Nearly two weeks following Hurricane Sandy’s landfall on the northeastern coast of the United States hundreds of thousands are still suffering from the failure of the response to the storm’s effects. A major element in this failure has been the inability of regional utilities to provide timely restoration of electric power. Anger is boiling over in many communities in New York City, Long Island, and coastal New Jersey, the core of the most densely populated area in the country.
On Saturday, demonstrators protested against LIPA (Long Island Power Authority), Long Island’s electric utility, at three different locations on the island. Four hundred people demonstrated at LIPA’s headquarters in Hicksville, demanding accountability and the resignation of senior administrators.
Protesters were angered by the utility’s long delay in restoring service and failure to give realistic projections of when power would be reestablished. One demonstrator was quoted by the Long Island daily Newsday as saying, “Maybe you need to stop lining your pockets and put them back into your antiquated system.” Another protester told the Associated Press, “We are sitting in a cold house. No one comes by. There should be criminal charges against the CEO and the executive board of LIPA for failure to do their jobs.” The general sentiment of the demonstrators was that they had been abandoned.
As of Sunday, just short of two weeks after the storm hit, approximately 110,000 electricity customers in the New York City borough of Queens and adjacent Long Island, most serviced by LIPA, were still without power. Full restoration is not expected until at least Tuesday.
In New Jersey, 17,000 customers were still without power. And in New York City and Westchester County, 4,000 locations serviced by Con Ed were yet to have power restored. These figures do not include the tens of thousands of locations that were so badly damaged as to be uninhabitable.
The impact of the loss of electricity has been widespread and devastating throughout the region. Aside from the large numbers of structures that were destroyed by the storm, the absence of electricity has meant not only a lack of lighting, but also of heat and in many cases water for the residences and commercial establishments that remain.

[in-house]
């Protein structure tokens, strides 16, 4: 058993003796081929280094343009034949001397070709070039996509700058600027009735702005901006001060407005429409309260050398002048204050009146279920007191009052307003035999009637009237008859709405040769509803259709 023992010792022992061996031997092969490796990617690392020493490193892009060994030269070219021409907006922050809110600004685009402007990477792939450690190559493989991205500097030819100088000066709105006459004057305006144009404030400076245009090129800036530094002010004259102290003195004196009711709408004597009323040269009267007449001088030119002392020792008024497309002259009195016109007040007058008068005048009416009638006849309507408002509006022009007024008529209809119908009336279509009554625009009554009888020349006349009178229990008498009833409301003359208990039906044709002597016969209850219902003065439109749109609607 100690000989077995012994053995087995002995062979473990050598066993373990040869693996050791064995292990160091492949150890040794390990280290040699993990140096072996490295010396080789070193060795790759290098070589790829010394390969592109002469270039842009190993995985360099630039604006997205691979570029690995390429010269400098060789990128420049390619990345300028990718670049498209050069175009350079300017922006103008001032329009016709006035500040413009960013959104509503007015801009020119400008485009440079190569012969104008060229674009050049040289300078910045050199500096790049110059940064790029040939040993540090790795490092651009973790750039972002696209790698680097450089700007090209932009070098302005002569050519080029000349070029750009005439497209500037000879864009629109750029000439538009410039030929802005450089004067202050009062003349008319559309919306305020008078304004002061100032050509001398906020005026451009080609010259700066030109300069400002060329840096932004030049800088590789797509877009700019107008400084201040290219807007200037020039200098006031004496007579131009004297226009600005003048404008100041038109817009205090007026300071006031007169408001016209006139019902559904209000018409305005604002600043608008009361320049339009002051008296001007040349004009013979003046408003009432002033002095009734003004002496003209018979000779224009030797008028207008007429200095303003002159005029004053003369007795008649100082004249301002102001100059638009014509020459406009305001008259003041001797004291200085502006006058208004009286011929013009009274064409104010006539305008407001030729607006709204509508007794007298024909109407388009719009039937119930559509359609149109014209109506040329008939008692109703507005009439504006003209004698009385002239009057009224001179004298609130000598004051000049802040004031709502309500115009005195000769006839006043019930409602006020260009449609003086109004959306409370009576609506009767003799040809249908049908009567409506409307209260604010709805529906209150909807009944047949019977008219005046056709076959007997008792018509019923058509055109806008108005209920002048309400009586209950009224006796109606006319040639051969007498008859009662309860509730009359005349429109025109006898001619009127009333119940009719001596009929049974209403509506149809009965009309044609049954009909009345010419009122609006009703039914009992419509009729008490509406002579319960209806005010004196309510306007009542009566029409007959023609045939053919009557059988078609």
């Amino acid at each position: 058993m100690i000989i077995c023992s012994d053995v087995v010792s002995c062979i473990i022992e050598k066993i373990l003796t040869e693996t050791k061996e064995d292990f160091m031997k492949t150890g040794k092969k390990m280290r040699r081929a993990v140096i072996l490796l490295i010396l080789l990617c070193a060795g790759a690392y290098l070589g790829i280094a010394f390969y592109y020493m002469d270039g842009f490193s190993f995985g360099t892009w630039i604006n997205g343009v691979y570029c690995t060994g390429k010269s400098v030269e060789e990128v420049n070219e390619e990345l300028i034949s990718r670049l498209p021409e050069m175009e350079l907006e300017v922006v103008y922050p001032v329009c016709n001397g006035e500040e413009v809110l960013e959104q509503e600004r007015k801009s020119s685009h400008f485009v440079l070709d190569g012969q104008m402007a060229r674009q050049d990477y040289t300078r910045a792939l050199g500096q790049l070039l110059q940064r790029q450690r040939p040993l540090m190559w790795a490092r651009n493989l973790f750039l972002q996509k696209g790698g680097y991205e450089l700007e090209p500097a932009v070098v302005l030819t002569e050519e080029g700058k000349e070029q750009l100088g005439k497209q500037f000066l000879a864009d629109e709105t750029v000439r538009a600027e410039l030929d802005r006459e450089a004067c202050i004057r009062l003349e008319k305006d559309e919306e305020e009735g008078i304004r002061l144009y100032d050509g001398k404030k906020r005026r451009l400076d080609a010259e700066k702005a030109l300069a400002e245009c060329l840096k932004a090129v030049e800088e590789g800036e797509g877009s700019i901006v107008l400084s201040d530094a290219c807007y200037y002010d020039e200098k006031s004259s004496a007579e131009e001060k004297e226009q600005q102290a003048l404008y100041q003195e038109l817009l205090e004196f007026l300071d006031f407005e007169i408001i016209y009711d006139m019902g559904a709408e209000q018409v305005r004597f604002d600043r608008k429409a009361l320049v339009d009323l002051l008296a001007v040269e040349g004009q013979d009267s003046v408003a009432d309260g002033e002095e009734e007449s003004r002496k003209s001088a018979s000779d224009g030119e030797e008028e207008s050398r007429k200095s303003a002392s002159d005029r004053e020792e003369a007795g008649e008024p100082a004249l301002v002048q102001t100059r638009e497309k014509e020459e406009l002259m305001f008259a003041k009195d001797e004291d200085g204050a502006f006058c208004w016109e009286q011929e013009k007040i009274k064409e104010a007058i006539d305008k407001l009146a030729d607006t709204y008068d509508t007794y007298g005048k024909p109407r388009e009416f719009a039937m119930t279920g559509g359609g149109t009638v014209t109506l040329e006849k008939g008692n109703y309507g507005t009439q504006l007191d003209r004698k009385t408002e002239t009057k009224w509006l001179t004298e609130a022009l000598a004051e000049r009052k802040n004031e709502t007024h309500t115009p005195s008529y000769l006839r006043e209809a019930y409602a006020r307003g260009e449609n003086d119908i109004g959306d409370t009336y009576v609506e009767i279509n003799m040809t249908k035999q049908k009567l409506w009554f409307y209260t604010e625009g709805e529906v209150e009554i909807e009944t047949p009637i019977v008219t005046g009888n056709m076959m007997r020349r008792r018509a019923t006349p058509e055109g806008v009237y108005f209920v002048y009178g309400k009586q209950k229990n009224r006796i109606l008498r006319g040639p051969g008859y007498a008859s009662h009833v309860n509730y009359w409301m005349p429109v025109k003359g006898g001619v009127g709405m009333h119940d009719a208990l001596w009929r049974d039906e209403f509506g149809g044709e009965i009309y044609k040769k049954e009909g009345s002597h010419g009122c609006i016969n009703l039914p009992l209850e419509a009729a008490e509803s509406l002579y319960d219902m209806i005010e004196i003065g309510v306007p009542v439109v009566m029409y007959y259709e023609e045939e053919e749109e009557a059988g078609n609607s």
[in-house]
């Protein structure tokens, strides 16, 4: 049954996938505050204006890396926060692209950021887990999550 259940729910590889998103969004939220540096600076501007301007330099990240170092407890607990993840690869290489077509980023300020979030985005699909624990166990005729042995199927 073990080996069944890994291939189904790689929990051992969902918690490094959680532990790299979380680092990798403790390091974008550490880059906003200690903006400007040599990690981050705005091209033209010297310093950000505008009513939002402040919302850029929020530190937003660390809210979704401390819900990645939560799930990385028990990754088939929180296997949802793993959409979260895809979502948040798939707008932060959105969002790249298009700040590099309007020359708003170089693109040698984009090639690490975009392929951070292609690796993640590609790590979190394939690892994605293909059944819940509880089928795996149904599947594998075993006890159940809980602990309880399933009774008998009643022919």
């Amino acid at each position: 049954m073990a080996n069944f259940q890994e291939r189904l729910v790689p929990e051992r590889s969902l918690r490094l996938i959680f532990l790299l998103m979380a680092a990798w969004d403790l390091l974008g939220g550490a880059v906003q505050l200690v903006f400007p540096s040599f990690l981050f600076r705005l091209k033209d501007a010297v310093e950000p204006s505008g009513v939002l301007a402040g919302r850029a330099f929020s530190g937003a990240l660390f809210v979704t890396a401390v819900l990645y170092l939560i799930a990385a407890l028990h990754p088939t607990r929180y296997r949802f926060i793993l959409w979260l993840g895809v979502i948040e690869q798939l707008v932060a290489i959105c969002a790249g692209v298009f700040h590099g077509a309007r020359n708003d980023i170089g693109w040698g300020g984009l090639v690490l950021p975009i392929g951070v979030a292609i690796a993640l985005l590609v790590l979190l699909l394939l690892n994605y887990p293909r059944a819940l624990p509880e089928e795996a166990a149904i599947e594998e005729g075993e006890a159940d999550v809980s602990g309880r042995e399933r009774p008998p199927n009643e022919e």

In New York City’s public housing developments, as of Sunday night, 6,847 residents in 33 buildings in the Coney Island and Red Hook neighborhoods of Brooklyn and the Far Rockaway section of Queens did not have power. Another 18,140 residents in 96 buildings located in Brooklyn, Manhattan and Queens have been without heat and hot water for nearly weeks.
The lack of electricity has also resulted in major limitations in the availability of gasoline for vehicles and emergency electricity generators. Many service stations, even those that may have fuel in their tanks, are unable to function since they have no electricity to power the pumps. This, along with delivery disruptions, has led to long lines of people desperate to get fuel so they can go to work and carry out the necessary activities of daily life. As of Friday, only one quarter of New York City gas stations were open. Mayor Bloomberg and the governors of New York and New Jersey have imposed gasoline rationing in New York City, Long Island, and New Jersey. While this has reduced the lines, it has done nothing to alleviate the lack of availability.
This past week, the governor of New York State, Democrat Andrew Cuomo, made a demagogic attack on the state’s electric utility companies suggesting that they could lose their operating licenses due to a failure to adequately prepare and respond to the loss of power by millions caused by Hurricane Sandy. This is an empty threat.